When hunting for the best ratio of performance and price, the Samsung RC730-S05DE with a GeForce GT 540M and Core i7 2630QM is right among the top devices. The 17.3 inch device with a WXGA++ resolution (1600x900) is available for 649€. The rigid case, the battery life of 4:18 hours and the low system noise are on the RC730’s pro side. The buyer however has to be prepared to make compromises in view of the contrast weak screen and the difficult to use mouse replacement.
The HP ProBook 4730s is a business device, but slipped into the multimedia category due to its Radeon HD 6490M graphics. The 17.3 inch model can only reproduce pale colors on its 1600x900 pixels and the viewing angles are poor. The high application performance with the Core i5 is pretty good, but is paid for with high temperatures and permanently audible system noise. The battery life of 3:40 hours is all right for the 17 inch size, the touchpad’s poor gliding traits doesn’t meet up to expectations, though.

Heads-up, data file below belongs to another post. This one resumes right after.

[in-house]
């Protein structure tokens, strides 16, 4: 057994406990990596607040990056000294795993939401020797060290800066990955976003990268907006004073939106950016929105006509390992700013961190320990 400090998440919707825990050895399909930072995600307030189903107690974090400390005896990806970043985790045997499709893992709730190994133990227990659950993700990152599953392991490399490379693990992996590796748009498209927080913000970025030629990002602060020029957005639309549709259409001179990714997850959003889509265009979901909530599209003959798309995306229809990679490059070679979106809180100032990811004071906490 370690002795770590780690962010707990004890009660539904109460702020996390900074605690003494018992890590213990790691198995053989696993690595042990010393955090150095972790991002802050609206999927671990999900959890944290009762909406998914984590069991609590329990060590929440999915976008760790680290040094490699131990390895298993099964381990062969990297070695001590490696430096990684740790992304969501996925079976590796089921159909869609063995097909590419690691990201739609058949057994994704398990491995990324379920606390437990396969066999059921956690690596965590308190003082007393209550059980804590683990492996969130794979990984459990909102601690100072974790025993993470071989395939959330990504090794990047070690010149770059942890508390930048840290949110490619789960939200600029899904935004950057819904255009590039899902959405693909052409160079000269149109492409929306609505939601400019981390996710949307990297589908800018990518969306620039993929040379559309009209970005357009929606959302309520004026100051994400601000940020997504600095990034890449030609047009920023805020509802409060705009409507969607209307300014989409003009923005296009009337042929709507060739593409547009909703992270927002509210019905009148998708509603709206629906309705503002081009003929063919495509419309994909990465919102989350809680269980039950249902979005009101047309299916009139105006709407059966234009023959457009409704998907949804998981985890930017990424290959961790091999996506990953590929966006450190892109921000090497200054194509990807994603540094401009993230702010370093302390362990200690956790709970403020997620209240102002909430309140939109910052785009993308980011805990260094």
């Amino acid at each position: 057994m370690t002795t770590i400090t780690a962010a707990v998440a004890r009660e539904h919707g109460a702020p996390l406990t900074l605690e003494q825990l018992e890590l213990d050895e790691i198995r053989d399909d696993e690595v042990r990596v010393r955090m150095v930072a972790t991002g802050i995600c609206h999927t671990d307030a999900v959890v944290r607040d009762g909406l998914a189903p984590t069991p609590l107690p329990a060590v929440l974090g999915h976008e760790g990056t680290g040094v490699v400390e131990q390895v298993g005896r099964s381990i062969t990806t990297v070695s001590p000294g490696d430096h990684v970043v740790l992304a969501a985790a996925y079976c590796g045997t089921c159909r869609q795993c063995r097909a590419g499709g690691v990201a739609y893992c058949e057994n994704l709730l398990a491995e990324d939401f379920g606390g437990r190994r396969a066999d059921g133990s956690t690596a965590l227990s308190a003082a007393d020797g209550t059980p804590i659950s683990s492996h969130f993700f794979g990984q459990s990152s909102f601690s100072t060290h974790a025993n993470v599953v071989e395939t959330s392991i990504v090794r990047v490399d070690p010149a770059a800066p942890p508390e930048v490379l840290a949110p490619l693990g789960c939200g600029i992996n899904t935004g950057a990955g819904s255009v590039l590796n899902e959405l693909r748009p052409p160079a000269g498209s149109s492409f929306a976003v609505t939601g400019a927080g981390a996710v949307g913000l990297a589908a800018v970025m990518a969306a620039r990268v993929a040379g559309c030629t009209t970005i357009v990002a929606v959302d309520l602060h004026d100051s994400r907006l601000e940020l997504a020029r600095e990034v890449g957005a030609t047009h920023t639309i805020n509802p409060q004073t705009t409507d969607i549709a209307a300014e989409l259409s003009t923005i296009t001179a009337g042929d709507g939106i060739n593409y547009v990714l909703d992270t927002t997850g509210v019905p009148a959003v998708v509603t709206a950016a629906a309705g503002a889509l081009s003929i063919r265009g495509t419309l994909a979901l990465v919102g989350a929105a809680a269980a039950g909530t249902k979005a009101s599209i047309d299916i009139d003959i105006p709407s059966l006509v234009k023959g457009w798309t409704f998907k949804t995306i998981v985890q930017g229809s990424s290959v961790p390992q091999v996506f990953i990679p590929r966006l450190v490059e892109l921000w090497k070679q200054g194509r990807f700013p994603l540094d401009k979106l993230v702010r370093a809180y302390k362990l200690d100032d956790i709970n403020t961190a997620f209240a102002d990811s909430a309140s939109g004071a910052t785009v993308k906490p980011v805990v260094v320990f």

Multimedia Notebook of October 2011: Samsung RC530
The decision wasn’t easy because the Akoya P6812 and the Samsung RC530 have an equal rating of 81%. The Aldi laptop definitely has the better gaming performance with the Geforce GT 555M, that isn’t even slowed down by the installed Core i3. The RC530 costs a bit more, but has the higher quality case, the better keyboard and Silent Mode. Both screens have a poor contrast, but at least the Samsung’s is anti-glare.
What we like
The Samsung RC530's keyboard and robustness could especially convince us. The combination of a bright and anti-glare screen upgrades the laptop even more.
What we'd like to see
We have a bad feeling about the meager connections and communication means in a multimedia device. We miss modules such as USB 3.0, eSATA or Bluetooth in this model.
What surprises us
Even notebooks where CPU throttling isn't necessarily expected struggle with this problem again and again.